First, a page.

Many factors must be considered in the pathogenesis of ischemic necrosis of bone. Etiologic considerations deal with the heterogeneous disease categories that are associated with bone necrosis; these may affect bone circulation either directly or indirectly on either the arterial or the venous side. Moreover, the compartmental nature of bone makes it vulnerable to the direct effects of pathologic processes on the cellular elements of the intraosseous extravascular compartment. Once ischemia has been initiated, whether directly through influence on the circulatory tree or indirectly by the elevation of bone marrow pressure, the effects of ischemia are likely to be further potentiated because of the compartmental nature of bone blood flow. Once a critical level of ischemia is surpassed, it is possible that the condition becomes self perpetuating through increased bone marrow pressure leading to further ischemia. Interruption of this cycle by core decompression can be successful if extensive tissue death has not already occurred at the time of the intervention.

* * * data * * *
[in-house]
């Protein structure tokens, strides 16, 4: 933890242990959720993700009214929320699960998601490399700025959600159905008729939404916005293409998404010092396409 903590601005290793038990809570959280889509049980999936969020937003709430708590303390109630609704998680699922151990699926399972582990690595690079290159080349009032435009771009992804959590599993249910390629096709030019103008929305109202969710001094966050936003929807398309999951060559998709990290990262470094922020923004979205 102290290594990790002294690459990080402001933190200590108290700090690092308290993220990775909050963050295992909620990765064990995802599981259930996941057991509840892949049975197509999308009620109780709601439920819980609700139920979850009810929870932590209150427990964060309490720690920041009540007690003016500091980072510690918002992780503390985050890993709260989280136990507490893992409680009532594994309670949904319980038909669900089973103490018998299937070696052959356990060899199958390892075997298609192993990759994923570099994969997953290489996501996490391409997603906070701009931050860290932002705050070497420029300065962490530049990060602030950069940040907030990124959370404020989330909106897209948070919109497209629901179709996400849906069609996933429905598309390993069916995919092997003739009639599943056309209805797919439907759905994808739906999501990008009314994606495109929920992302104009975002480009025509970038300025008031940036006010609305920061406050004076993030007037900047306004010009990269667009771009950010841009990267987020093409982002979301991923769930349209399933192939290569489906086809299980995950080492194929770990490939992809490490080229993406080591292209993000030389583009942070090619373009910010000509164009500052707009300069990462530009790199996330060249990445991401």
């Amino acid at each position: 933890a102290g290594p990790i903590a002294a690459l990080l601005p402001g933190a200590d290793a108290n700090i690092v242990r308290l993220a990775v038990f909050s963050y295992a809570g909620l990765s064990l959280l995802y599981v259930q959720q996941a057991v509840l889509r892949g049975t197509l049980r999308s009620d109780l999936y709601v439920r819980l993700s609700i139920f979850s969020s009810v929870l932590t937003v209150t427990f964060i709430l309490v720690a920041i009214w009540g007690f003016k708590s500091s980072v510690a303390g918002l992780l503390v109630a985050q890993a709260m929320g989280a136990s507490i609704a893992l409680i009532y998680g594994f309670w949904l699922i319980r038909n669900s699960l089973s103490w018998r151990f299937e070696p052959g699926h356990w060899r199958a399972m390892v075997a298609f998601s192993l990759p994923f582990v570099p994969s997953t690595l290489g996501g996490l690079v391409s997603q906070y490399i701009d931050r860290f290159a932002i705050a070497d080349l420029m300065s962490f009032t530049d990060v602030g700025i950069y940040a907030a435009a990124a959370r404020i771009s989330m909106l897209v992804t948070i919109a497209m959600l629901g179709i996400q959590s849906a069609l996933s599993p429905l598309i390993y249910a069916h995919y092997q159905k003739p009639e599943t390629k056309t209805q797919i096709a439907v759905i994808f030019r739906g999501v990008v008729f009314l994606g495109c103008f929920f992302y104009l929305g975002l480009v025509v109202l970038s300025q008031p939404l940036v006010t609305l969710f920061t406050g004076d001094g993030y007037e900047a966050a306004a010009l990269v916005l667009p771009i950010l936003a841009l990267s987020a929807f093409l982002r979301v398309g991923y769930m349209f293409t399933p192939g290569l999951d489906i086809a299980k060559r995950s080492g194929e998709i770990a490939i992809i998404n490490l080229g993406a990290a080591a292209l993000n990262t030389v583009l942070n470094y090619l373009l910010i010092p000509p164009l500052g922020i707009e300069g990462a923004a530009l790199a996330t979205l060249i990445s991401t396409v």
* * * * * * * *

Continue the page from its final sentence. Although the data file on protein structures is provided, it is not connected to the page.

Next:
|Original language||English (US)|
|Number of pages||8|
|Journal||Canadian Journal of Surgery|
|State||Published - Dec 1 1981|
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